It is now up to you to phone your contacts and let them know that you probably have COVID-19 and to inform them that they probably should isolate and/or take a test if they can afford it. Quebec’s National Director of Public Health, Horacio Arruda, announced more than a week ago that the province was transitioning to self-management for contact tracing and some testing, since it could no longer keep up with the exponential spread of the Omicron variant. Local health authorities in Ottawa, Kingston and Hamilton have issued similar notices.

It’s up to you guys now to control the spread of this thing. Yes, the federal government’s once massively touted, multimilliondollar COVID Alert app still exists, but authorities stopped singing its praises months ago, and with that lapse in attention went any lingering usefulness of an app that only works if it is continuously used and updated……..

Indeed, this “you’re on your own phase” of the pandemic is bearable only because citizens aren’t dying by the hundreds or thousands. …. [because Omicron does not appear to result in severe illness as often as its predecessors did.]

Conclusion

2021 was a year of abundant caution and abundant coercion.  Looking ahead to 2022, although the omicron numbers in no way justify throwing caution to the winds they do justify reducing its abundance and reducing the resulting coercion.  Covid-19 is not the only serious health problem our society faces, and all the rest have been ignored for far too long.  

Experience from previous virus pandemics would suggest that viruses morph from pandemic pathogens to become “endemic” sources of disease within a year and a half or two of emerging. (According to Wikipedia, an infection is endemic in a population when it is constantly maintained at a baseline level in a geographic area without external inputs. For example, chickenpox is endemic in Canada, but malaria is not.) But a different virus could mean a different pattern of evolution.

Ongoing mutations of more infectious but less severe Covid-19 variants will probably not be eliminated any time soon, so we will have to learn to live with them.  Only time will tell whether our recently acquired coercion habit can be broken, with a return to a more normal balance between private rights and social needs.

14 replies »

  1. Thanks for calmly laying out the trade-offs between social and individual benefits, and the weaknesses in the “social good” argument in this case, where vaccination does not prevent infection or transmission. In my opinion, the only justification for restricting the unvaccinated in any way is the potential effect on the health-care system of having too many seriously sick people. I am also seriously disturbed by the new tone of disparagement that I see in some politicians including our Prime Minister, who said that the unvaccinated are likely also to be racists and misogynists. Fostering these attitudes does not contribute to a civil society.

    Liked by 1 person

    • Many of the unvaccinated are healthcare workers. Many of these are women, many not white. I would seriously doubt that these are either racists or misogynists. Apparently our Prime Minister is using the typical stereotype of the right wing anti-vaxxer to attack those who disagree with his policies. This is the same Prime Minister who tried to get away with putting Parliament on ice for two years so that he could do whatever he wanted.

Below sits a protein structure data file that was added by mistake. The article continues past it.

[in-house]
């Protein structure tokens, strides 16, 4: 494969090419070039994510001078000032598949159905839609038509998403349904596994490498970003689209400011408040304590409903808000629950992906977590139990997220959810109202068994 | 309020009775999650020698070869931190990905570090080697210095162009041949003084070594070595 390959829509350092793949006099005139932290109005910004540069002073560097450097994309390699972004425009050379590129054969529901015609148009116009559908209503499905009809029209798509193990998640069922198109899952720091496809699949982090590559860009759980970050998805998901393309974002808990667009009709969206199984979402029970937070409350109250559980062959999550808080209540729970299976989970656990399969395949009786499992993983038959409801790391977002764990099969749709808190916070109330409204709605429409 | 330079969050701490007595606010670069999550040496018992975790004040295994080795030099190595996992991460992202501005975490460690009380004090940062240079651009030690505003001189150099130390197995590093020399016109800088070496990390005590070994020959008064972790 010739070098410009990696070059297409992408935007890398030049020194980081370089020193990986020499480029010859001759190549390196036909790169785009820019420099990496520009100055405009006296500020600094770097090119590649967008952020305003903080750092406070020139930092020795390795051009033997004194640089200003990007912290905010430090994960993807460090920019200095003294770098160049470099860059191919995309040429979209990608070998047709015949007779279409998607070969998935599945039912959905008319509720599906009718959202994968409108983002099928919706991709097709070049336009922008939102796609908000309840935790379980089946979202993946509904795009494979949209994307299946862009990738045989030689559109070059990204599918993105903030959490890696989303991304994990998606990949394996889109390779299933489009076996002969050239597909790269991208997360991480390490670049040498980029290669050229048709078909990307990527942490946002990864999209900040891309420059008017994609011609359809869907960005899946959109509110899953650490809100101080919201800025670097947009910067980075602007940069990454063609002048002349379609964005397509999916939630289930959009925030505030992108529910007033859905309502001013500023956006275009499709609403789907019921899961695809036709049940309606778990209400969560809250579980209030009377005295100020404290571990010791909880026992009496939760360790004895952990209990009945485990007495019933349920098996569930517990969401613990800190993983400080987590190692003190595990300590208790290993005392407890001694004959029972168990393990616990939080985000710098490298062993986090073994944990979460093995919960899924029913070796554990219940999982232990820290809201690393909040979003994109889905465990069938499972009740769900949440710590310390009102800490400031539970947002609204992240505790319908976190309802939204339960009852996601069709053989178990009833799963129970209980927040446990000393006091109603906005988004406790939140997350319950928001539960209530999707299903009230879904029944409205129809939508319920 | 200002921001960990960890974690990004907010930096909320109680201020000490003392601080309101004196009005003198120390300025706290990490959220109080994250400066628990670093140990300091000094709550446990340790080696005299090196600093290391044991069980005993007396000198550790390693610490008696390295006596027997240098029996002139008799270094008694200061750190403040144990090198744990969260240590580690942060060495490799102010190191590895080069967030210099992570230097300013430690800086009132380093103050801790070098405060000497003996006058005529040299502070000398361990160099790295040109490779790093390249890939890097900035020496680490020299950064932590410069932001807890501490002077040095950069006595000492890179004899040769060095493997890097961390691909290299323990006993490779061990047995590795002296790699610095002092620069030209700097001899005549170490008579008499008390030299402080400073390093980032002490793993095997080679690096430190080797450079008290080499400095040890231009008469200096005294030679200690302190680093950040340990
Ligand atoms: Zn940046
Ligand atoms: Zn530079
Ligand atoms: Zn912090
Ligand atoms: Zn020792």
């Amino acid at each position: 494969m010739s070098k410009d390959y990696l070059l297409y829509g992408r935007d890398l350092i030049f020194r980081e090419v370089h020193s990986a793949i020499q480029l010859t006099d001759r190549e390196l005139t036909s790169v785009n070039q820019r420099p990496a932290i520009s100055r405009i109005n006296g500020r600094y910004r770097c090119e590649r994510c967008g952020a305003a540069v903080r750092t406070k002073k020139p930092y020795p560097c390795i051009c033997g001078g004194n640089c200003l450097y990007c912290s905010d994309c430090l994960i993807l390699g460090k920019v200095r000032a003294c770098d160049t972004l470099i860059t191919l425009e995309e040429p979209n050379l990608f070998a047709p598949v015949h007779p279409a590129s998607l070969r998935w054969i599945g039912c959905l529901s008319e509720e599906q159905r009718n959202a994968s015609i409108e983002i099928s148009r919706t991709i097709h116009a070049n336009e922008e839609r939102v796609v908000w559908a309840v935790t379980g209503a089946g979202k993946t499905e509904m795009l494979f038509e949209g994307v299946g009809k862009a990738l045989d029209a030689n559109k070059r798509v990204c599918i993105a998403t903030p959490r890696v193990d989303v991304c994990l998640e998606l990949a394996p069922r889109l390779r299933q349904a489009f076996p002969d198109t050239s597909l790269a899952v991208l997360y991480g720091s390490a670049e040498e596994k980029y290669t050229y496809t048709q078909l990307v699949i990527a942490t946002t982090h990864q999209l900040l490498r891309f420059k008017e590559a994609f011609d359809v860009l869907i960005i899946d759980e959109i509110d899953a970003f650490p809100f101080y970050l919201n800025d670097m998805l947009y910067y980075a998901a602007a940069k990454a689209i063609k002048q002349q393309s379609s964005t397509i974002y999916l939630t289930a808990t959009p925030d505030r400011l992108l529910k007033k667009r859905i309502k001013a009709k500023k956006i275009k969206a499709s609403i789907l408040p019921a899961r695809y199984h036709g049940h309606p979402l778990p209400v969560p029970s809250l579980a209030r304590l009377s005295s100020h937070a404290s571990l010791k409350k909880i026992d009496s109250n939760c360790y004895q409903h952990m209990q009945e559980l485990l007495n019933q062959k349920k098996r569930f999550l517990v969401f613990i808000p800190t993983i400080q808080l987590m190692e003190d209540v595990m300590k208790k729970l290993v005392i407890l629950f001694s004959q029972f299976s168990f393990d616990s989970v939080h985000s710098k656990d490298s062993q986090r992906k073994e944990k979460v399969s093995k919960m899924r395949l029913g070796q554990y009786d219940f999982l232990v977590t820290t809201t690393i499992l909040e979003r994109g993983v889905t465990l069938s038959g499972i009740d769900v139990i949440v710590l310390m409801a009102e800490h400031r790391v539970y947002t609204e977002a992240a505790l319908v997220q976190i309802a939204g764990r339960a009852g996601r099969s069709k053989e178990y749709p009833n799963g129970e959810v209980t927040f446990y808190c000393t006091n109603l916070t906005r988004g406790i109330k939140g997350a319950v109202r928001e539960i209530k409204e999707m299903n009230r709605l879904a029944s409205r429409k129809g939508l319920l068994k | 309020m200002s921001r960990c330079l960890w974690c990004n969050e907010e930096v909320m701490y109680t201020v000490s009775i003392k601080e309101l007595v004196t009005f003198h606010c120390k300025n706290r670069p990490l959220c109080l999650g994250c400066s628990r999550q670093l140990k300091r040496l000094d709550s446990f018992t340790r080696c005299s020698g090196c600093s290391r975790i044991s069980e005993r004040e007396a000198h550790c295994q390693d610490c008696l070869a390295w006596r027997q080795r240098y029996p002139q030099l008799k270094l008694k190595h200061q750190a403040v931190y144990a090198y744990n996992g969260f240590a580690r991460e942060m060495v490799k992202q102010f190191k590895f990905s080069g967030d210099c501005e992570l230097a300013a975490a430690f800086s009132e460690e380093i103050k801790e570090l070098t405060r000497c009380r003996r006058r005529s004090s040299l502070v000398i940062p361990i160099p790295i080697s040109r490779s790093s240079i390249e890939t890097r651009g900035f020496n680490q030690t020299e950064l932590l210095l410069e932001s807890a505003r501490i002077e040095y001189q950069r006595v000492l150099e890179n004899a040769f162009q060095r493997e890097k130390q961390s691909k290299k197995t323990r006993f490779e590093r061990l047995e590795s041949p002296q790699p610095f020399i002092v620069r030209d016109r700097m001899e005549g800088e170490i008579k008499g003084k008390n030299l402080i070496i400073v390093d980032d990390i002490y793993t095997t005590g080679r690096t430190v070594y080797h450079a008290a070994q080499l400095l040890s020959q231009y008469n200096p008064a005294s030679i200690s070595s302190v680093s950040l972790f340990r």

My concern, both during and after Covid, is with this PM’s schemes euphemistically labelled “Build Back Better”, or “The Just Transition” for massive increases in fuel costs of all types in the pursuit of net-zero 2050. I will have more to say about this over the next few months.

      Liked by 1 person

  2. Andrew,

    The following article, quoting a prominent Doctor in South Africa, reinforces the points you made in your article.

    https://covexit.com/omicron-policy-implications/ Omicron Policy Implications A. Implications of Omicron for Public Policy. Vaccines. As Omicron is a mild variant, and that the vaccines don’t protect much for it, it’s non-sensical to further push for vaccination as a response to this variant. covexit.com

    Bob

    ________________________________

    Liked by 1 person

    • Thanks Bob. This is a good article and a good source of information. I originally got the idea for the above blog post from an interview I saw on Lockdown TV with Freddie Sayers interviewing a South African engineer who had studied the earlier omicron information available in South Africa but not yet in North America. His view also was that omicron infection was will quickly peak and fall away, causing relatively minor harm. Of course that is no guarantee that future mutations will be as benign as omicron, but it is reasonable to hope that they will be because that is what has happened with other viral pandemics.

      Liked by 1 person

  3. Alas your wisdom will be ignored. Politics nowadays, like religion, is only about good and evil, sin and redemption, fear leading to panic, and virtue signaling masking hypocrisy. You previous commentator seems only to have just discovered that even the Prime Minister plays this game. He always has and the electorate swallows it whole.

    Liked by 1 person

  4. Timely post, Andrew.

    Up to now, I had been arguing that vaccination did in fact reduce transmission: even if a breakthrough infection in a vaccinated person was just as transmissible as an infection in an unvaccinated person, the vaccinated people were much less likely to get infected in the first place. So there would be fewer infections to transmit on to others. Ontario data showed this consistently: infection rates per 100,000 unvaccinated were several-fold higher than for vaccinated.